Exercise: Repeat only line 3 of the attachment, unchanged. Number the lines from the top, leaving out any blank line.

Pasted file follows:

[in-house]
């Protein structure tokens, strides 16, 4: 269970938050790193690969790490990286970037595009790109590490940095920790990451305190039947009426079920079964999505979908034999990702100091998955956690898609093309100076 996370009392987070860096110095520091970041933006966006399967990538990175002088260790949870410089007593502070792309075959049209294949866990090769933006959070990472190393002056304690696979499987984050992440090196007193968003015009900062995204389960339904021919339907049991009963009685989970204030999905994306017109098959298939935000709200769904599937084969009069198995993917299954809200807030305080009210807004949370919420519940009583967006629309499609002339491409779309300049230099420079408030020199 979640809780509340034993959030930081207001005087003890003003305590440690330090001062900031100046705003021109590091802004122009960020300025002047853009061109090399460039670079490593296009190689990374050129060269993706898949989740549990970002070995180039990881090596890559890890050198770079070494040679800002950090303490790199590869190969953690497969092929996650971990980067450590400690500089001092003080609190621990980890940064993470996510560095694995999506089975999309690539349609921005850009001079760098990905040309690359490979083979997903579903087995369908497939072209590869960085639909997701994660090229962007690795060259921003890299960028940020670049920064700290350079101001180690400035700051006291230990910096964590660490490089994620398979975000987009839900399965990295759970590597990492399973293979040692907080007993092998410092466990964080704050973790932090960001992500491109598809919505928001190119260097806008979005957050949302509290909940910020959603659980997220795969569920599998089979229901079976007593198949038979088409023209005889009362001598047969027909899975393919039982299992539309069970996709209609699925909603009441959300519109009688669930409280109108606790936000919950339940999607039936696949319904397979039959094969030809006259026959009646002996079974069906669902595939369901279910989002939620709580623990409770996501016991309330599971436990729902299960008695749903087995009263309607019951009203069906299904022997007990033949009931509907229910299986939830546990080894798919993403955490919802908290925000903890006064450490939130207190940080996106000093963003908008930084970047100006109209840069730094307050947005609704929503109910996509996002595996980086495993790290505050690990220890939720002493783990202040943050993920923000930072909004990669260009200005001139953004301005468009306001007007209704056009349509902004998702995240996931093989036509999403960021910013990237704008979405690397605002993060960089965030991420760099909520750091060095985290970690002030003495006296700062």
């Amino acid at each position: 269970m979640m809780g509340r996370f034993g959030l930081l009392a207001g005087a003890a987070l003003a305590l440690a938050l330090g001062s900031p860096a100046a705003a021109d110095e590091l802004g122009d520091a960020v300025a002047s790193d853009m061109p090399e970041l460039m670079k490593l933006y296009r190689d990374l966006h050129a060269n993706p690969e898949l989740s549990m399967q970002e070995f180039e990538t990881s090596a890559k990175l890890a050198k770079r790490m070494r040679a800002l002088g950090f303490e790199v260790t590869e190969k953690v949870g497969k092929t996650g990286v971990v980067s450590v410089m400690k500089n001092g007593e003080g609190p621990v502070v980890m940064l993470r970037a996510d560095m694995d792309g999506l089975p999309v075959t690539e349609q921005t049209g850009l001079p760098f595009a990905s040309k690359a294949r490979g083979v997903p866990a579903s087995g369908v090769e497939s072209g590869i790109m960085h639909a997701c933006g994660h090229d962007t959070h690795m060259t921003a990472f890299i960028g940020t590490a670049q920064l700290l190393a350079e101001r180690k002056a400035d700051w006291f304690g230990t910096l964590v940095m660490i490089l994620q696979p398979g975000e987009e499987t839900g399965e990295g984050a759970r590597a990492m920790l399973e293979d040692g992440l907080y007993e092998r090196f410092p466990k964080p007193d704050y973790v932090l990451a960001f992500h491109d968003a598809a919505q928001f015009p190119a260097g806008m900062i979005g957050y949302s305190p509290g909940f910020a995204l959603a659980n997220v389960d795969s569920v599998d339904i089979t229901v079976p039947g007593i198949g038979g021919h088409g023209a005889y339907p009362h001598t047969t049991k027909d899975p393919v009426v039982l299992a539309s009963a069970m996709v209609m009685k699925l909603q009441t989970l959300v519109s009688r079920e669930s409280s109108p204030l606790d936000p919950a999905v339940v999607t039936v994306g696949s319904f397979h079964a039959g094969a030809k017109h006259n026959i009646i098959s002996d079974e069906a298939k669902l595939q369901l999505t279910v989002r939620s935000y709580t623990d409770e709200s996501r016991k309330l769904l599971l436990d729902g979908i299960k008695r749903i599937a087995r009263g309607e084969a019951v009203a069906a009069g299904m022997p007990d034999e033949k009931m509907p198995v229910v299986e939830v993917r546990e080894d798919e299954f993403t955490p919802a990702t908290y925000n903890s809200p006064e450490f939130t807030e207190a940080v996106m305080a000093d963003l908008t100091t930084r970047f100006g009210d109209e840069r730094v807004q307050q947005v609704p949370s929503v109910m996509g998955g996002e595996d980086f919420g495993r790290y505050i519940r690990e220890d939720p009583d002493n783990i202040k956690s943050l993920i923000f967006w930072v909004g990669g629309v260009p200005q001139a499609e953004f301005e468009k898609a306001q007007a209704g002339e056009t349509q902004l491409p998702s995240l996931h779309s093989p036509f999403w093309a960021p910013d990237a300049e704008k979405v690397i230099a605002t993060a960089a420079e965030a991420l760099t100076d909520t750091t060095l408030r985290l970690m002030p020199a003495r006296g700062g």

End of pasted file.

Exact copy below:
């Amino acid at each position: 269970m979640m809780g509340r996370f034993g959030l930081l009392a207001g005087a003890a987070l003003a305590l440690a938050l330090g001062s900031p860096a100046a705003a021109d110095e590091l802004g122009d520091a960020v300025a002047s790193d853009m061109p090399e970041l460039m670079k490593l933006y296009r190689d990374l966006h050129a060269n993706p690969e898949l989740s549990m399967q970002e070995f180039e990538t990881s090596a890559k990175l890890a050198k770079r790490m070494r040679a800002l002088g950090f303490e790199v260790t590869e190969k953690v949870g497969k092929t996650g990286v971990v980067s450590v410089m400690k500089n001092g007593e003080g609190p621990v502070v980890m940064l993470r970037a996510d560095m694995d792309g999506l089975p999309v075959t690539e349609q921005t049209g850009l001079p760098f595009a990905s040309k690359a294949r490979g083979v997903p866990a579903s087995g369908v090769e497939s072209g590869i790109m960085h639909a997701c933006g994660h090229d962007t959070h690795m060259t921003a990472f890299i960028g940020t590490a670049q920064l700290l190393a350079e101001r180690k002056a400035d700051w006291f304690g230990t910096l964590v940095m660490i490089l994620q696979p398979g975000e987009e499987t839900g399965e990295g984050a759970r590597a990492m920790l399973e293979d040692g992440l907080y007993e092998r090196f410092p466990k964080p007193d704050y973790v932090l990451a960001f992500h491109d968003a598809a919505q928001f015009p190119a260097g806008m900062i979005g957050y949302s305190p509290g909940f910020a995204l959603a659980n997220v389960d795969s569920v599998d339904i089979t229901v079976p039947g007593i198949g038979g021919h088409g023209a005889y339907p009362h001598t047969t049991k027909d899975p393919v009426v039982l299992a539309s009963a069970m996709v209609m009685k699925l909603q009441t989970l959300v519109s009688r079920e669930s409280s109108p204030l606790d936000p919950a999905v339940v999607t039936v994306g696949s319904f397979h079964a039959g094969a030809k017109h006259n026959i009646i098959s002996d079974e069906a298939k669902l595939q369901l999505t279910v989002r939620s935000y709580t623990d409770e709200s996501r016991k309330l769904l599971l436990d729902g979908i299960k008695r749903i599937a087995r009263g309607e084969a019951v009203a069906a009069g299904m022997p007990d034999e033949k009931m509907p198995v229910v299986e939830v993917r546990e080894d798919e299954f993403t955490p919802a990702t908290y925000n903890s809200p006064e450490f939130t807030e207190a940080v996106m305080a000093d963003l908008t100091t930084r970047f100006g009210d109209e840069r730094v807004q307050q947005v609704p949370s929503v109910m996509g998955g996002e595996d980086f919420g495993r790290y505050i519940r690990e220890d939720p009583d002493n783990i202040k956690s943050l993920i923000f967006w930072v909004g990669g629309v260009p200005q001139a499609e953004f301005e468009k898609a306001q007007a209704g002339e056009t349509q902004l491409p998702s995240l996931h779309s093989p036509f999403w093309a960021p910013d990237a300049e704008k979405v690397i230099a605002t993060a960089a420079e965030a991420l760099t100076d909520t750091t060095l408030r985290l970690m002030p020199a003495r006296g700062g």